Utilize automation features in your small business CRM to automatically update the qualification status of leads based on their actions or predefined criteria. For example, if a lead meets certain conditions, such as reaching a specific lead score or completing a particular action, they can be automatically moved to a qualified status. While automation is helpful, some leads may require manual review by your sales or marketing team. Allow the flexibility for your team to review leads individually and adjust their qualification status manually if needed.

crm apps for small business - business dog approoved
All the cool small business dogs keep their CRMs up-to-date and nice and tidy.

Small Business CRM Workflow For Sales

Now that we have all of the concepts out of the way, let's start putting it all into action. Here is a general step-by-step workflow for CRM management for sales.
  • Set up lead capture forms on your website or landing pages to collect contact information from potential leads. Google Forms can be a great starting place. If you have a WordPress website, I highly recommend Gravity Forms.
  • Ensure that the form integrates with your CRM system, so leads are automatically added to the database. An alternative is to have forms send email notifications to your CRM.
This workflow is a repeatable process your sales team can adapt to begin managing leads coming into your small business. As a reminder, leads may not go through every step, but at least your leads need to go through the first step in order to capture, keep, and maintain their data. Every subsequent step in the workflow is only necessary if it of value to your small business sales process.

Maximizing The Value Of Your CRM

Here are a few more points to be made about continued management of your small business CRM to increase its value and effectiveness:

Keep Contact Information Updated

Contact information is constantly changing and people change roles and move in and out of areas. Through consistent communication, you will know when these changes occur, so keep your contact information as updated as possible to avoid losing communication with your contacts over time.

Monitor and Track

Regularly monitor the progress of leads and deals within the sales funnel. Use the CRM system's reporting features to gain insights into conversion rates, deal velocity, or any bottlenecks in the sales process. Being able to see data, such as time-to-conversion, can help you improve your negotiating and nurturing processes.

Take Advantage Of Integrations

Many CRMs offer an API service that allows for the integration with third-party applications. This means that your contact data can be shared with other software for purposes, such as email marketing, targeted digital ads, personalized website user experiences, and bookkeeping/accounting needs. You can even utilize a customer view funnel in your CRM to grow your online reviews.

Continuous Optimization

Your sales and marketing will evolve with this new insight that the CRM has provided you. Analyze the data to identify areas for improvement. Adjust your sales process, marketing efforts, or lead nurturing strategies accordingly to optimize the sales funnel and improve conversion rates.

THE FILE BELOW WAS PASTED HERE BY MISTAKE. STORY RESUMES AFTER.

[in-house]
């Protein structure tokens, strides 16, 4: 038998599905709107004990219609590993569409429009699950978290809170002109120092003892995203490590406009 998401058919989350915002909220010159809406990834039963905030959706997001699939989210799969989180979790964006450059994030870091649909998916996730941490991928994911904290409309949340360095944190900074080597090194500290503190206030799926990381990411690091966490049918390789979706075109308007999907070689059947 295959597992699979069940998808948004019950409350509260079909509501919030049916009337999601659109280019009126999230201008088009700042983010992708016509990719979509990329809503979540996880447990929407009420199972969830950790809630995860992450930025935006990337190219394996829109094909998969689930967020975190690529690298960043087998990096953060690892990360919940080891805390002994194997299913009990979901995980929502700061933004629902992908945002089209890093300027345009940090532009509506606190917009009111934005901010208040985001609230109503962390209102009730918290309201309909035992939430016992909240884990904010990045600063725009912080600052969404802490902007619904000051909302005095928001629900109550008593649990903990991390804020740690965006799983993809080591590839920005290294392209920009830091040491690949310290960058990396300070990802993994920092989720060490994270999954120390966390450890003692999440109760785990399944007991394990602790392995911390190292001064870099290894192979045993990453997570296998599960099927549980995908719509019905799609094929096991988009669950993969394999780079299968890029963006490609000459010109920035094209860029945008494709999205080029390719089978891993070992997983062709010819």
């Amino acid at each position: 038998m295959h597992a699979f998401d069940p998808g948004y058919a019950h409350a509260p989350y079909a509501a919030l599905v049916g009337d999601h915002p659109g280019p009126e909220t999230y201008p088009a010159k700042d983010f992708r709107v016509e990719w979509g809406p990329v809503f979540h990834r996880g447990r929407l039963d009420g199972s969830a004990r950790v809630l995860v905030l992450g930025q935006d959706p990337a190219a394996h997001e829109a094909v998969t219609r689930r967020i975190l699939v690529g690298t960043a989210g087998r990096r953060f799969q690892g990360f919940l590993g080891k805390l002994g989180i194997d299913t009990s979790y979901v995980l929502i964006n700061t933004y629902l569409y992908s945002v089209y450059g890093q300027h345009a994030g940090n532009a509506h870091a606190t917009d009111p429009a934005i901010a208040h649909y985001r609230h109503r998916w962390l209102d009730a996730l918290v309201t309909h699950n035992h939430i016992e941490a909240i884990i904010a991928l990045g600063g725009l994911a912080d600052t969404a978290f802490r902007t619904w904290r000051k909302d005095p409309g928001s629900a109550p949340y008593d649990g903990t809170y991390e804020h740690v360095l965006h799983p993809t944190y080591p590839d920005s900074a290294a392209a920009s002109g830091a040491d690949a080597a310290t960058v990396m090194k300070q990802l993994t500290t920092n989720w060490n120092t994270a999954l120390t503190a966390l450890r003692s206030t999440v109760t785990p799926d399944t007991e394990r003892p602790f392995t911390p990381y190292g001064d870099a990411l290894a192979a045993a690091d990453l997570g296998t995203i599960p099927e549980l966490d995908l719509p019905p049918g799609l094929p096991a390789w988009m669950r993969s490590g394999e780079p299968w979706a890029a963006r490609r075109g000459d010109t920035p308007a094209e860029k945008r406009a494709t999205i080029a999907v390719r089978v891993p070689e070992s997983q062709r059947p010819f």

Again, I must reiterate that a CRM is only as good as the data you put into it. Continuous use and updating, making adjustments and improvements as you go, and consistent communication will make your CRM a valuable asset of your small business.

Top 3 CRM Apps For Small Business

So, why am I recommending these 3 CRM apps for small business? It really comes down to the ease-of-use, cost-effectiveness, and the sheer level of frustration felt when working with a small business CRM - in this case, low levels of frustration. I am very aware of and have used other titan applications in the CRM industry, but these 3 have delivered the best results for myself and many of my small business clients. Here they are in order:


HubSpot - CRM apps for small business
Hubspot is a full suite of powerful sales and marketing tools. If you have a team of sales representatives who are actively engaging leads and a separate marketing team keeping new leads coming in, Hubspot is my recommendation for your small business CRM. Hubspot also has many integrations with third-party applications, as well as website tracking tools.


Monday - CRM apps for small business
Monday offers a customizable CRM for managing your small business contacts and leads. The CRM has many alternative views for managing your sales pipeline. This is very helpful for sales representatives who may need new ways of looking at the sales pipeline to work effectively. In addition, Monday has additional software for creating custom helpdesks, project managers, and client or vendor accounts. All items can be related and connected with third-party applications.


Streak - CRM apps for small business
Streak is another CRM tool for managing a sales pipeline from your Gmail inbox, as well as a standalone app, with many additional capabilities for managing a service tickets, projects, and more. This can be a great CRM for a solo business owner, who has processed in place and wants to keep all communications organized. Streak can also integrate with other third-party applications via the API.

About The Author

Chris Risse
Chris Risse
Chris is the owner of Mediaryte, a digital commerce company working with local small businesses. He has worked with countless business owners on business mastery, systematizing processes, and quantifying results. Chris also is a competitive fat bike racer and has a fantastic sixth sense for detecting well hidden candy and treats.